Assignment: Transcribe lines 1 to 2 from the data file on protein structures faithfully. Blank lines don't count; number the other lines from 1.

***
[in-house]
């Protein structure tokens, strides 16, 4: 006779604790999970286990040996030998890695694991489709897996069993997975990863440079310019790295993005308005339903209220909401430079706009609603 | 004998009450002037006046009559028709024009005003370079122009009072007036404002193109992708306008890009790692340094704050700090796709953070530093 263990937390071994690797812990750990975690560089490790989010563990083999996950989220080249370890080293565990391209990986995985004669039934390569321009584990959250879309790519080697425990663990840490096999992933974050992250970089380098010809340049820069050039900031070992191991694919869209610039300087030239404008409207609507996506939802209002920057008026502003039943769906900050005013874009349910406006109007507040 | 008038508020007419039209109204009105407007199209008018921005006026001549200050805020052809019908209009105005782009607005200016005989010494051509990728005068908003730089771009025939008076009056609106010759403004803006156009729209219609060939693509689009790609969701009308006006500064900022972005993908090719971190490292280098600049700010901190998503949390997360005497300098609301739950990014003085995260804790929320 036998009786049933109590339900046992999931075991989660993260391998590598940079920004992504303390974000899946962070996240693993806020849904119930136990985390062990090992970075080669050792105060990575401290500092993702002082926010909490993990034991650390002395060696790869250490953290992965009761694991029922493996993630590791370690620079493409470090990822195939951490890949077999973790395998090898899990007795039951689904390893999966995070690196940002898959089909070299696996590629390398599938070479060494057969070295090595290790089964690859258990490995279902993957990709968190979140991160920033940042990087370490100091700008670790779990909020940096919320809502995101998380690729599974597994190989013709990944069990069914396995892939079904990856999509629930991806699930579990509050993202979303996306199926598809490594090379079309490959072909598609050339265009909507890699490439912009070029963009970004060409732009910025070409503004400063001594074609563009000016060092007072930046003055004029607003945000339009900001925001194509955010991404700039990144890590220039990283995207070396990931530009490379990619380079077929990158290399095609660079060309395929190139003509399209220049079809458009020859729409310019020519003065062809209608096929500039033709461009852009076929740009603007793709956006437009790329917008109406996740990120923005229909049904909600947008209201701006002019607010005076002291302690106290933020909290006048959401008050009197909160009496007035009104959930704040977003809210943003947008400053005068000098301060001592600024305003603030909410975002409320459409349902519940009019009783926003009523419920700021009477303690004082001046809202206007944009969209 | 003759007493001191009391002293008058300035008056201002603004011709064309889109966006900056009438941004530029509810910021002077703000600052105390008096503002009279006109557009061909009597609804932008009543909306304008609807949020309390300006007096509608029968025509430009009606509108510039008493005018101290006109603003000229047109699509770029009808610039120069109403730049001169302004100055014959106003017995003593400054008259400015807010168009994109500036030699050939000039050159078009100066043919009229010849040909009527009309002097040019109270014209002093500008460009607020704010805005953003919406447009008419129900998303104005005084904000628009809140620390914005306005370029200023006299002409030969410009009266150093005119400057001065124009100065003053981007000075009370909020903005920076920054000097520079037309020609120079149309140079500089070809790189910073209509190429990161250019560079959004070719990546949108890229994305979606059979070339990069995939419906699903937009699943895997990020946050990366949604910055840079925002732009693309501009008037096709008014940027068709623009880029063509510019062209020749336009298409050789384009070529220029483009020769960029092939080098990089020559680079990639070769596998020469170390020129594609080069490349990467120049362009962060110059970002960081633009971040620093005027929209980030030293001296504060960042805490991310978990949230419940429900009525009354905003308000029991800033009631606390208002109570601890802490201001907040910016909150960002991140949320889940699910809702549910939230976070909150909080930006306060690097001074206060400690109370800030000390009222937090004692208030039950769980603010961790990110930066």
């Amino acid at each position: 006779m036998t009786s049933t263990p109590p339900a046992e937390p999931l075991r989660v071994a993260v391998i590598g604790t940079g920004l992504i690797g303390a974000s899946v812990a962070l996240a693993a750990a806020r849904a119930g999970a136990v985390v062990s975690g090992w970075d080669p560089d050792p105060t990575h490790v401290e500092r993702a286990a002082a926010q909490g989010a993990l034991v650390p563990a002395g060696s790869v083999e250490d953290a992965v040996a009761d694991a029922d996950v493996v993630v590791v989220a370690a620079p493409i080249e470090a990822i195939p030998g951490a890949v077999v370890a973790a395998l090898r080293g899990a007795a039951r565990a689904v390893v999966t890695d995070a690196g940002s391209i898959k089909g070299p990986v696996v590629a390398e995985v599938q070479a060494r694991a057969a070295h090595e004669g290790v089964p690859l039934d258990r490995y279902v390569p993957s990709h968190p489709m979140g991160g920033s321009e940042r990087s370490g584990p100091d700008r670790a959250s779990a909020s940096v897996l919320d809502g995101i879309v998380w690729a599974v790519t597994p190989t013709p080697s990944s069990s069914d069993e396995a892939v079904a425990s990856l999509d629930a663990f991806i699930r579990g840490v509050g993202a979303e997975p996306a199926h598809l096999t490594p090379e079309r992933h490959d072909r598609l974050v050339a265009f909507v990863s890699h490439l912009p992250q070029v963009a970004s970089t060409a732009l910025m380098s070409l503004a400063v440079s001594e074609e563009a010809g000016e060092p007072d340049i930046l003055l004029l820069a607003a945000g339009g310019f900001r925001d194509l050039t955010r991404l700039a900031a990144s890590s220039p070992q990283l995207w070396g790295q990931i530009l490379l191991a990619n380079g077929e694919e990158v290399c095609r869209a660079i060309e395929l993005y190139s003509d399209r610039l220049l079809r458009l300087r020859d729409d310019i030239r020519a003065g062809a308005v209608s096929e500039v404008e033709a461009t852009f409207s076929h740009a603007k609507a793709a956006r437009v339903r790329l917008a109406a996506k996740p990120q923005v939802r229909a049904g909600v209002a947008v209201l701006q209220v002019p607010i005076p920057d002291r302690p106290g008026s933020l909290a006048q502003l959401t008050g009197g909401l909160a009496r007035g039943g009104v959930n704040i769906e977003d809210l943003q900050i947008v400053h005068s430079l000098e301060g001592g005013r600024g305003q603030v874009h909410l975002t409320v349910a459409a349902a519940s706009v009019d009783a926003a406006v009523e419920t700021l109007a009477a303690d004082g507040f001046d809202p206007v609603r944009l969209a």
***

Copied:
[in-house]
């Protein structure tokens, strides 16, 4: 006779604790999970286990040996030998890695694991489709897996069993997975990863440079310019790295993005308005339903209220909401430079706009609603 | 004998009450002037006046009559028709024009005003370079122009009072007036404002193109992708306008890009790692340094704050700090796709953070530093 263990937390071994690797812990750990975690560089490790989010563990083999996950989220080249370890080293565990391209990986995985004669039934390569321009584990959250879309790519080697425990663990840490096999992933974050992250970089380098010809340049820069050039900031070992191991694919869209610039300087030239404008409207609507996506939802209002920057008026502003039943769906900050005013874009349910406006109007507040 | 008038508020007419039209109204009105407007199209008018921005006026001549200050805020052809019908209009105005782009607005200016005989010494051509990728005068908003730089771009025939008076009056609106010759403004803006156009729209219609060939693509689009790609969701009308006006500064900022972005993908090719971190490292280098600049700010901190998503949390997360005497300098609301739950990014003085995260804790929320 036998009786049933109590339900046992999931075991989660993260391998590598940079920004992504303390974000899946962070996240693993806020849904119930136990985390062990090992970075080669050792105060990575401290500092993702002082926010909490993990034991650390002395060696790869250490953290992965009761694991029922493996993630590791370690620079493409470090990822195939951490890949077999973790395998090898899990007795039951689904390893999966995070690196940002898959089909070299696996590629390398599938070479060494057969070295090595290790089964690859258990490995279902993957990709968190979140991160920033940042990087370490100091700008670790779990909020940096919320809502995101998380690729599974597994190989013709990944069990069914396995892939079904990856999509629930991806699930579990509050993202979303996306199926598809490594090379079309490959072909598609050339265009909507890699490439912009070029963009970004060409732009910025070409503004400063001594074609563009000016060092007072930046003055004029607003945000339009900001925001194509955010991404700039990144890590220039990283995207070396990931530009490379990619380079077929990158290399095609660079060309395929190139003509399209220049079809458009020859729409310019020519003065062809209608096929500039033709461009852009076929740009603007793709956006437009790329917008109406996740990120923005229909049904909600947008209201701006002019607010005076002291302690106290933020909290006048959401008050009197909160009496007035009104959930704040977003809210943003947008400053005068000098301060001592600024305003603030909410975002409320459409349902519940009019009783926003009523419920700021009477303690004082001046809202206007944009969209 | 003759007493001191009391002293008058300035008056201002603004011709064309889109966006900056009438941004530029509810910021002077703000600052105390008096503002009279006109557009061909009597609804932008009543909306304008609807949020309390300006007096509608029968025509430009009606509108510039008493005018101290006109603003000229047109699509770029009808610039120069109403730049001169302004100055014959106003017995003593400054008259400015807010168009994109500036030699050939000039050159078009100066043919009229010849040909009527009309002097040019109270014209002093500008460009607020704010805005953003919406447009008419129900998303104005005084904000628009809140620390914005306005370029200023006299002409030969410009009266150093005119400057001065124009100065003053981007000075009370909020903005920076920054000097520079037309020609120079149309140079500089070809790189910073209509190429990161250019560079959004070719990546949108890229994305979606059979070339990069995939419906699903937009699943895997990020946050990366949604910055840079925002732009693309501009008037096709008014940027068709623009880029063509510019062209020749336009298409050789384009070529220029483009020769960029092939080098990089020559680079990639070769596998020469170390020129594609080069490349990467120049362009962060110059970002960081633009971040620093005027929209980030030293001296504060960042805490991310978990949230419940429900009525009354905003308000029991800033009631606390208002109570601890802490201001907040910016909150960002991140949320889940699910809702549910939230976070909150909080930006306060690097001074206060400690109370800030000390009222937090004692208030039950769980603010961790990110930066």